Update: Nigeria Senators sacked by court
Barely three months after the inauguration of the ninth assembly, at least four senators have been sacked by election tribunals.
Nigerians had in February gone to the polls to elects lawmakers who will represent their constituencies in the National Assembly.
While some lawmakers of the eight Senate were returned for another term of four years, others, however, lost their seats.
As has now become the tradition, many candidates who lost the elections approached the election petition tribunals to demand nullification of the election as well as a rerun.
The petitioners usually cite violence, election malpractice among others, as reasons for their demands.
In recent weeks, the tribunals have nullified the elections of some senators and asked that supplementary elections be conducted in the affected areas.
This is coming at a time when affected lawmakers are only beginning to get comfortable in the Senate as some of them have been named either chairmen or vice-chairmen of committees.
Below are four senators who have been sacked by election tribunals. They will, however, remain in office till all appeals on the judgement are exhausted.
1. Orji Uzor Kalu
Mr Kalu of the All Progressives Congress (APC) was declared the winner of the February election to represent Abia North senatorial district in the Senate.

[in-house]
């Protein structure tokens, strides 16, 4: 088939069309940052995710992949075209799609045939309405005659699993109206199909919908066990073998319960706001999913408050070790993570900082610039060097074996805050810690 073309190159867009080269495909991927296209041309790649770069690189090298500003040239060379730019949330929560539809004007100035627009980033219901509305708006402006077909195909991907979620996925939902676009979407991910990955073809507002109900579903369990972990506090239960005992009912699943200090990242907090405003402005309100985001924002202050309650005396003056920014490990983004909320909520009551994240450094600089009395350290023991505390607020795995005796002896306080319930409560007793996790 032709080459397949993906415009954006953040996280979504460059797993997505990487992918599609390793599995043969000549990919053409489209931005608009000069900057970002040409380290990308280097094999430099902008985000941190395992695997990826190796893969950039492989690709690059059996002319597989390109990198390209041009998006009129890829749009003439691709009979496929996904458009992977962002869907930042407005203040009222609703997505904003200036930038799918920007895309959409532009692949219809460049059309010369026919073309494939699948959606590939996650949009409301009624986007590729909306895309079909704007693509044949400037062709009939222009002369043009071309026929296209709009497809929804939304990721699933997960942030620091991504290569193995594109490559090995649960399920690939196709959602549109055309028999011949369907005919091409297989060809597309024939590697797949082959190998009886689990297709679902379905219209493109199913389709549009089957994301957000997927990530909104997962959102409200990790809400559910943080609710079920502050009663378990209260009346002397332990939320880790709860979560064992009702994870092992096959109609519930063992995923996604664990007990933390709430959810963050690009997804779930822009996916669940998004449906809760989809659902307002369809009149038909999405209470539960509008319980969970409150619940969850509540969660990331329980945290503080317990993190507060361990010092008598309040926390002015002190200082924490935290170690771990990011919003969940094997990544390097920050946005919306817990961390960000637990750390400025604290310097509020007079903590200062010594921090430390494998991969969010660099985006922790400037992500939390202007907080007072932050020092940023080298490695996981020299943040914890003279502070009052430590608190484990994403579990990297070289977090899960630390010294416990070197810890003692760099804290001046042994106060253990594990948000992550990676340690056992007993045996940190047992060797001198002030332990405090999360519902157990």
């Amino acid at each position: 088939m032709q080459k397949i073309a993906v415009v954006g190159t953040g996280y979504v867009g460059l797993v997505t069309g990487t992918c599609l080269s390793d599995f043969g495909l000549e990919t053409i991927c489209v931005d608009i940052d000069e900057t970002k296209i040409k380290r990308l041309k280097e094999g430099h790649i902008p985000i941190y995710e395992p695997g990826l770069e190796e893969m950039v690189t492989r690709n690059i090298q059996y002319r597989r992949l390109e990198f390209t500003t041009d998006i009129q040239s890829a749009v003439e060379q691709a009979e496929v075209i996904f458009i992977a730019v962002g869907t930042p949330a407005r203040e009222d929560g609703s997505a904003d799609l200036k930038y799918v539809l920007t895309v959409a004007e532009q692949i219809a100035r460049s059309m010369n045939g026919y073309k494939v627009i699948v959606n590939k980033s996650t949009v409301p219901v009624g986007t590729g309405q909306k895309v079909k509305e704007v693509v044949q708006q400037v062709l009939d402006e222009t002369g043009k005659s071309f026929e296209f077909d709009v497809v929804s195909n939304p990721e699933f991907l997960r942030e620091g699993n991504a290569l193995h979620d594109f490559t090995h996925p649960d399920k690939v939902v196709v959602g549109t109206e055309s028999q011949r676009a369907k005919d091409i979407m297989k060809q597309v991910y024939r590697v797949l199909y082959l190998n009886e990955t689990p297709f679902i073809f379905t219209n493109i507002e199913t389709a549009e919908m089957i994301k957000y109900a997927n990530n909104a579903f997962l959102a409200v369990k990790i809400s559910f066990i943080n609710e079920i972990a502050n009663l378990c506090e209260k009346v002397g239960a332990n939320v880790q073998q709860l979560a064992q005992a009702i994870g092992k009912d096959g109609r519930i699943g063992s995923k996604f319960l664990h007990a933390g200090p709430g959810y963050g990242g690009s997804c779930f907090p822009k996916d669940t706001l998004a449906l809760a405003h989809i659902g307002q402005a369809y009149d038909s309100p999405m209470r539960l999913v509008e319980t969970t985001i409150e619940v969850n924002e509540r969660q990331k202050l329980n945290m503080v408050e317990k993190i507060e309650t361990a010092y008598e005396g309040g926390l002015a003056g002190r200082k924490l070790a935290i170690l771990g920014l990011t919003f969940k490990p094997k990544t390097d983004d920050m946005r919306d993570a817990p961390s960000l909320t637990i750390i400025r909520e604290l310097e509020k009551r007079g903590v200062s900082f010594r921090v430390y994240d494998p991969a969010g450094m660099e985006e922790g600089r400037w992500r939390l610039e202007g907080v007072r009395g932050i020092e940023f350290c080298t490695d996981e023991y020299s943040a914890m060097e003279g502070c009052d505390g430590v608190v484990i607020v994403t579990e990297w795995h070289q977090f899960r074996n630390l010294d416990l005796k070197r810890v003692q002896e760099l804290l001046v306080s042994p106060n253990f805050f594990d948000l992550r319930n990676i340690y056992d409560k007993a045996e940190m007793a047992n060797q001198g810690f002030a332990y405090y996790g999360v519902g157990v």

He had polled 31,203 votes to defeat Mao Ohabunwa of the Peoples Democratic Party who garnered 20,801 votes. This is according to the result announced by the returning officer, Charles Anumudu.
Mr Ohabunwa who was seeking a second term in the Senate rejected the result and approached the election petition tribunal asking for the cancellation of the results.
He cited the exclusion of some votes during the collation of results and disenfranchisement of many registered voters in the constituency as reasons for his demand.
The tribunal a fortnight ago nullified the election and ordered a supplementary election in the affected areas within 90 days.
Mr Kalu is not just the Senate’s Chief Whip, he was also named the Vice Chairman of the Senate Committee on Banking, Insurance and other Financial Institutions.
He has since disclosed plans to appeal the ruling by the tribunal which he described as biased. He has also expressed optimism of winning any supplementary election conducted in the state.
2. Dino Melaye
The Kogi West senator was returned for a second term after he was declared the winner of the election for the senatorial district in February.
The returning officer, Emmanuel Bala, had announced that the lawmaker garnered 85,395 votes to defeat former senator Smart Adeyemi of the APC who scored 66,901 votes.
The result was rejected by the APC candidate who approached the election petition tribunal for cancellation of the election results and a rerun.
He said the result announced was not the true reflection of the votes cast but was manipulated by the PDP.
Justice Anthony Chijioke-led tribunal in Kogi State nullified the election, stating that the election was marred by widespread malpractices. He ordered a fresh election in the senatorial district.
On his part, Mr Melaye filed 23 grounds of appeal before the Court of Appeal in Abuja to challenge the tribunal’s judgment.
He is expected to continue in office until the appeal court determines the case.